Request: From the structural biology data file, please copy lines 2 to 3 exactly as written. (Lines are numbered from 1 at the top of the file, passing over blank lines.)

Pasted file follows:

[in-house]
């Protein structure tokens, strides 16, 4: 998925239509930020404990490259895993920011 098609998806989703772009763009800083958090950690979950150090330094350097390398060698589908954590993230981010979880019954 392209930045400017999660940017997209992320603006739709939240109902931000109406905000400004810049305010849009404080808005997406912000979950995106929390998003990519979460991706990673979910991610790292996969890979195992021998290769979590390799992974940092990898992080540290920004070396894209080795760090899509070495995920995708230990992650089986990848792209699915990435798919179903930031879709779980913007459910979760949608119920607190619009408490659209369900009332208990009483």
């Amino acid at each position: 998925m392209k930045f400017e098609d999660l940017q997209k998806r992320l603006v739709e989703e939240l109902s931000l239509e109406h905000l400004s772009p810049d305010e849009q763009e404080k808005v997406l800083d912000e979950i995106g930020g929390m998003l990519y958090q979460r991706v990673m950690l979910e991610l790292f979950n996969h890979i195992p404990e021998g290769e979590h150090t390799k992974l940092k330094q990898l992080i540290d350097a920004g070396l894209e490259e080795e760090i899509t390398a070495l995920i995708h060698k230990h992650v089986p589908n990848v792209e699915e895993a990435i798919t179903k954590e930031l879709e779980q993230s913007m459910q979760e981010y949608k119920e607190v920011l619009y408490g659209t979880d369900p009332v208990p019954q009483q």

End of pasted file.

């Protein structure tokens, strides 16, 4: 998925239509930020404990490259895993920011 098609998806989703772009763009800083958090950690979950150090330094350097390398060698589908954590993230981010979880019954 392209930045400017999660940017997209992320603006739709939240109902931000109406905000400004810049305010849009404080808005997406912000979950995106929390998003990519979460991706990673979910991610790292996969890979195992021998290769979590390799992974940092990898992080540290920004070396894209080795760090899509070495995920995708230990992650089986990848792209699915990435798919179903930031879709779980913007459910979760949608119920607190619009408490659209369900009332208990009483």
């Amino acid at each position: 998925m392209k930045f400017e098609d999660l940017q997209k998806r992320l603006v739709e989703e939240l109902s931000l239509e109406h905000l400004s772009p810049d305010e849009q763009e404080k808005v997406l800083d912000e979950i995106g930020g929390m998003l990519y958090q979460r991706v990673m950690l979910e991610l790292f979950n996969h890979i195992p404990e021998g290769e979590h150090t390799k992974l940092k330094q990898l992080i540290d350097a920004g070396l894209e490259e080795e760090i899509t390398a070495l995920i995708h060698k230990h992650v089986p589908n990848v792209e699915e895993a990435i798919t179903k954590e930031l879709e779980q993230s913007m459910q979760e981010y949608k119920e607190v920011l619009y408490g659209t979880d369900p009332v208990p019954q009483q």